– Good feeders
|– More expensive|
– Won’t tolerate high humidity
Pet snakes for sale
If you’re looking for any of these species’ asides from number 5, then your local pet store should be able to help you. That said, your local pet store may not have as wide a selection as a breeder would.
In my experience, it pays to spend a good deal of time researching before buying when it comes to snakes. Sometimes, you can get the most accurate advice and prices by speaking directly to breeders.
One platform that makes this possible is Morphmarket, a website through which you can not only contact breeders about their animals, but also see their ratings and feedback from other buyers. This is probably now the safest way to buy a pet snake.
How much does a pet snake cost?
Corn Snakes, Western Hognoses, Ball Pythons and California Kingsnakes are generally priced between $20-100. This price range is for normal babies, not albinos or other morphs. For morphs, you can expect to pay at least 20% more. If you do want a colour morph, then a Corn Snake will be cheapest.
If you have your heart set on a Rosy Boa, then you must expect to pay more. In general, they cost at least $150, and often over $200.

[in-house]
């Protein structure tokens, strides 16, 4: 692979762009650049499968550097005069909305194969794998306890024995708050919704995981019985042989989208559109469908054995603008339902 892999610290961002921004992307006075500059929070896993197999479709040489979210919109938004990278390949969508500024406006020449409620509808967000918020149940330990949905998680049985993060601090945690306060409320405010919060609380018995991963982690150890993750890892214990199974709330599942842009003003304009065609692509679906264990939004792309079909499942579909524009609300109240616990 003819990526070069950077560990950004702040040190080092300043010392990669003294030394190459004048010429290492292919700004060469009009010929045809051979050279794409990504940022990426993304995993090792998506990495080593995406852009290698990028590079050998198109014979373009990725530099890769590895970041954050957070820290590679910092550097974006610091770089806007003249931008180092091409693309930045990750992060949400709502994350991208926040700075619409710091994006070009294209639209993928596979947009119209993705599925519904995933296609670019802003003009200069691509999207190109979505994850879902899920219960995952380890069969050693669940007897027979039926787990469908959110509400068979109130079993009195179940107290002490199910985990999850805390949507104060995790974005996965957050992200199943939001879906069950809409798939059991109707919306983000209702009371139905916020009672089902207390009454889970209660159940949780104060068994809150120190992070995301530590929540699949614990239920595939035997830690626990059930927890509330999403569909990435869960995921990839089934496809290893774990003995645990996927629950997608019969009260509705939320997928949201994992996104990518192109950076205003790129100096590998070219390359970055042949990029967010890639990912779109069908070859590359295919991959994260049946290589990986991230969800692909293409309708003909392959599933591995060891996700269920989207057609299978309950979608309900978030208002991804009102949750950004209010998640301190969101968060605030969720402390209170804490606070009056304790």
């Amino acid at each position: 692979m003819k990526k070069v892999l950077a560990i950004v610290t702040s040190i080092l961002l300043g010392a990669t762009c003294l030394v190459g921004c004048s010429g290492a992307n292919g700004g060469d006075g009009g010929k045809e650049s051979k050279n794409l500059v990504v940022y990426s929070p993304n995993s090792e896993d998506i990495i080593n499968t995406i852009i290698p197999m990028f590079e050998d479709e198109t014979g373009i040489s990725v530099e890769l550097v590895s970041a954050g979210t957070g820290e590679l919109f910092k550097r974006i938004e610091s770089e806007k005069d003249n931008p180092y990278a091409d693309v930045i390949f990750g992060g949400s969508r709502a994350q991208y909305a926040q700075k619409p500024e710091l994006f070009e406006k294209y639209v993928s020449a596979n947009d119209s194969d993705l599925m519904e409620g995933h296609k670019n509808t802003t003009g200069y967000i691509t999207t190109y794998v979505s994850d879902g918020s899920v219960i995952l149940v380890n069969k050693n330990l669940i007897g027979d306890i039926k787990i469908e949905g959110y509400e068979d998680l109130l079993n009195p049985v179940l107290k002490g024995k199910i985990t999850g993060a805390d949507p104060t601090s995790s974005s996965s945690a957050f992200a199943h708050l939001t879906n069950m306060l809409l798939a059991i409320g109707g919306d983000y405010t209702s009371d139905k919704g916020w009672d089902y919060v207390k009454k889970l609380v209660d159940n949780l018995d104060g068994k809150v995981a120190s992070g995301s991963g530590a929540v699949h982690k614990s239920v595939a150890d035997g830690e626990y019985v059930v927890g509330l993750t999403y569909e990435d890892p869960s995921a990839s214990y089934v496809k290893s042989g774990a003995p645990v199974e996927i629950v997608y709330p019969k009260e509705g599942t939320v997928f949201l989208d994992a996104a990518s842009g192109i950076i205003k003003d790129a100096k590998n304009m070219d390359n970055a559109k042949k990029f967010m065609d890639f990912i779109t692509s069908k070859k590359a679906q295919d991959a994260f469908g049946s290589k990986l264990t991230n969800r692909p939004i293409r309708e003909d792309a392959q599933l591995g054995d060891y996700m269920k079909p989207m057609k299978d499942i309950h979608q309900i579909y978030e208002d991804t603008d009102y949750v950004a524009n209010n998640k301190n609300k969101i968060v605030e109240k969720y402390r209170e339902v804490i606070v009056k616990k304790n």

When planning to purchase any of these pet snake species, remember that their upfront price is only part of the total cost. You will also need to buy them an enclosure, substrate, a water bowl, hides, decorations, a heating appliance and thermostat.
FAQ relating to the best beginner snakes:
Let’s a quick look at some of the most common FAQ I get about these species. If there’s I don’t cover though, please do get in touch for more information.
What is the easiest snake to own as a pet?
The easiest snake to have as a pet by far is the Corn Snake. It is incredibly hardy, docile, and easy to feed. If you get its temperature, humidity, and food right, you will have a low-maintenance pet that could live twenty years or more. Though they prefer mice as food, you can buy these frozen-thawed now, so there’s no need to handle live prey.
What snakes like to be held the most?
The snakes that like to be held most are those that are curious about their surroundings and like to have a look around. This kind of temperament varies by individual, but some Kingsnakes, Ball Pythons, and Corn Snakes seem to enjoy coming out to explore from time to time.
What are the safest snakes to handle?
The safest snakes to handle are small colubrid species like Corn Snakes, Kingsnakes, and Milk Snakes. These species have tiny teeth and are incapable of inflicting an injury. Gentle handling from a young age also makes these snakes extremely unlikely to bite in the first place.